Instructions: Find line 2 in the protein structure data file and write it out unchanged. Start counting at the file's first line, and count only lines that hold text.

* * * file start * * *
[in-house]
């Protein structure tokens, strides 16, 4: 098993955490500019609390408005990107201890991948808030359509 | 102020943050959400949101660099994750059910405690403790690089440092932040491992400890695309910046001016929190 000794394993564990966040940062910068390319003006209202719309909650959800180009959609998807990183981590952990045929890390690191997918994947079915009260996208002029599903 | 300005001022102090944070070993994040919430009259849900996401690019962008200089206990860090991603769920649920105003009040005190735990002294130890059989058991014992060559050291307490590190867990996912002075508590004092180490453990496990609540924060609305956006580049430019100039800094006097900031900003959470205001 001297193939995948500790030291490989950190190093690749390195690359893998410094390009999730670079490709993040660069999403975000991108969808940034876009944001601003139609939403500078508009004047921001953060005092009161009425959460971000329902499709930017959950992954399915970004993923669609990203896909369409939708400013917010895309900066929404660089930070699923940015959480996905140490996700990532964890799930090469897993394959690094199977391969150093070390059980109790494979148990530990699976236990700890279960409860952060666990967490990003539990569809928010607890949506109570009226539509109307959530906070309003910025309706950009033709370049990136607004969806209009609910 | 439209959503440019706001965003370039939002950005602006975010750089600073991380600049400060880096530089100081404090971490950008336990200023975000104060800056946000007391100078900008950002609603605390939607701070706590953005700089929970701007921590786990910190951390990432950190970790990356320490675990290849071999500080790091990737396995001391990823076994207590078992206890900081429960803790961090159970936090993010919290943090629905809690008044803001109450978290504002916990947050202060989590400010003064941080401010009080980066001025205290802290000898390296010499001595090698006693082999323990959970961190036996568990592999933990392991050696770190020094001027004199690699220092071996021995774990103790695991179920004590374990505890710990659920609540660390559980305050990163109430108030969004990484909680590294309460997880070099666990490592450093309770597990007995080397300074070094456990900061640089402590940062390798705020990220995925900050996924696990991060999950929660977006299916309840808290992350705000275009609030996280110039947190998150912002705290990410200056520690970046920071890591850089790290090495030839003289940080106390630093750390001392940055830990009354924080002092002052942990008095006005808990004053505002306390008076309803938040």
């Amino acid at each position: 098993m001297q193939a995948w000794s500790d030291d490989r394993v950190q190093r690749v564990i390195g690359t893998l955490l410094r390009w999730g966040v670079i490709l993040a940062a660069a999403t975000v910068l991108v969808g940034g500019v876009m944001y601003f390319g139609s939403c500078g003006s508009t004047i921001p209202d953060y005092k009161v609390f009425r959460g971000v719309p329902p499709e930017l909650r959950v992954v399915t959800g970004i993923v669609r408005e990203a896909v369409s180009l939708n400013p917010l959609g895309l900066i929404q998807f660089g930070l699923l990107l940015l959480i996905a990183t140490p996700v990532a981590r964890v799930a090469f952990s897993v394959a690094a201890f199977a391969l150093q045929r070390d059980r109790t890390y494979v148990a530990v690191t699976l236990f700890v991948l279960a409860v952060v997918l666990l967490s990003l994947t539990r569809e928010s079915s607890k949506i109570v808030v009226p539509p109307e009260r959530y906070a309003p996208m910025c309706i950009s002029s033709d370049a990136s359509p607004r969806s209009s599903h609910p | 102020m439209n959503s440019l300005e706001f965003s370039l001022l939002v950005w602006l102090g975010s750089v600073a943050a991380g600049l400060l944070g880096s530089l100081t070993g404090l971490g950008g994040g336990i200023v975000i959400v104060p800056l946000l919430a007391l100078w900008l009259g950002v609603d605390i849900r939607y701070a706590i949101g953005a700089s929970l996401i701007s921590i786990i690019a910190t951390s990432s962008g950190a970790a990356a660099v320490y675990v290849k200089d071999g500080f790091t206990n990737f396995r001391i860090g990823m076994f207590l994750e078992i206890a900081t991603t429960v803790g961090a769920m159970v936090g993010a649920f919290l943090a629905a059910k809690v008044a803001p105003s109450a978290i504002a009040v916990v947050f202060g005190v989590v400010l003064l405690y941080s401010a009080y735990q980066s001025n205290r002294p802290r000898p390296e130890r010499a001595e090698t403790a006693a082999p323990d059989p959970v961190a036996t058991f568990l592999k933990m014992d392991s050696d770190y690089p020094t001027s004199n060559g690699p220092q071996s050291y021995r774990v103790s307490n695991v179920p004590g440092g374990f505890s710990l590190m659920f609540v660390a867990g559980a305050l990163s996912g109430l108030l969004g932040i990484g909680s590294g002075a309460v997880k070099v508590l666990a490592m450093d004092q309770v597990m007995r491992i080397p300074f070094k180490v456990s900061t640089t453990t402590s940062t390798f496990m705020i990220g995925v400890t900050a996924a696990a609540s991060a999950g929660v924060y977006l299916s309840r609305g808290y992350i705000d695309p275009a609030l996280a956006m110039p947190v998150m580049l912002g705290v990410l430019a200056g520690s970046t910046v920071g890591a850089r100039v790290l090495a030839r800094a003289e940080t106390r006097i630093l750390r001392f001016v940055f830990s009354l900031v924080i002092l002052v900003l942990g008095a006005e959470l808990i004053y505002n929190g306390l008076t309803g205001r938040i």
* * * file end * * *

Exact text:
């Protein structure tokens, strides 16, 4: 098993955490500019609390408005990107201890991948808030359509 | 102020943050959400949101660099994750059910405690403790690089440092932040491992400890695309910046001016929190 000794394993564990966040940062910068390319003006209202719309909650959800180009959609998807990183981590952990045929890390690191997918994947079915009260996208002029599903 | 300005001022102090944070070993994040919430009259849900996401690019962008200089206990860090991603769920649920105003009040005190735990002294130890059989058991014992060559050291307490590190867990996912002075508590004092180490453990496990609540924060609305956006580049430019100039800094006097900031900003959470205001 001297193939995948500790030291490989950190190093690749390195690359893998410094390009999730670079490709993040660069999403975000991108969808940034876009944001601003139609939403500078508009004047921001953060005092009161009425959460971000329902499709930017959950992954399915970004993923669609990203896909369409939708400013917010895309900066929404660089930070699923940015959480996905140490996700990532964890799930090469897993394959690094199977391969150093070390059980109790494979148990530990699976236990700890279960409860952060666990967490990003539990569809928010607890949506109570009226539509109307959530906070309003910025309706950009033709370049990136607004969806209009609910 | 439209959503440019706001965003370039939002950005602006975010750089600073991380600049400060880096530089100081404090971490950008336990200023975000104060800056946000007391100078900008950002609603605390939607701070706590953005700089929970701007921590786990910190951390990432950190970790990356320490675990290849071999500080790091990737396995001391990823076994207590078992206890900081429960803790961090159970936090993010919290943090629905809690008044803001109450978290504002916990947050202060989590400010003064941080401010009080980066001025205290802290000898390296010499001595090698006693082999323990959970961190036996568990592999933990392991050696770190020094001027004199690699220092071996021995774990103790695991179920004590374990505890710990659920609540660390559980305050990163109430108030969004990484909680590294309460997880070099666990490592450093309770597990007995080397300074070094456990900061640089402590940062390798705020990220995925900050996924696990991060999950929660977006299916309840808290992350705000275009609030996280110039947190998150912002705290990410200056520690970046920071890591850089790290090495030839003289940080106390630093750390001392940055830990009354924080002092002052942990008095006005808990004053505002306390008076309803938040």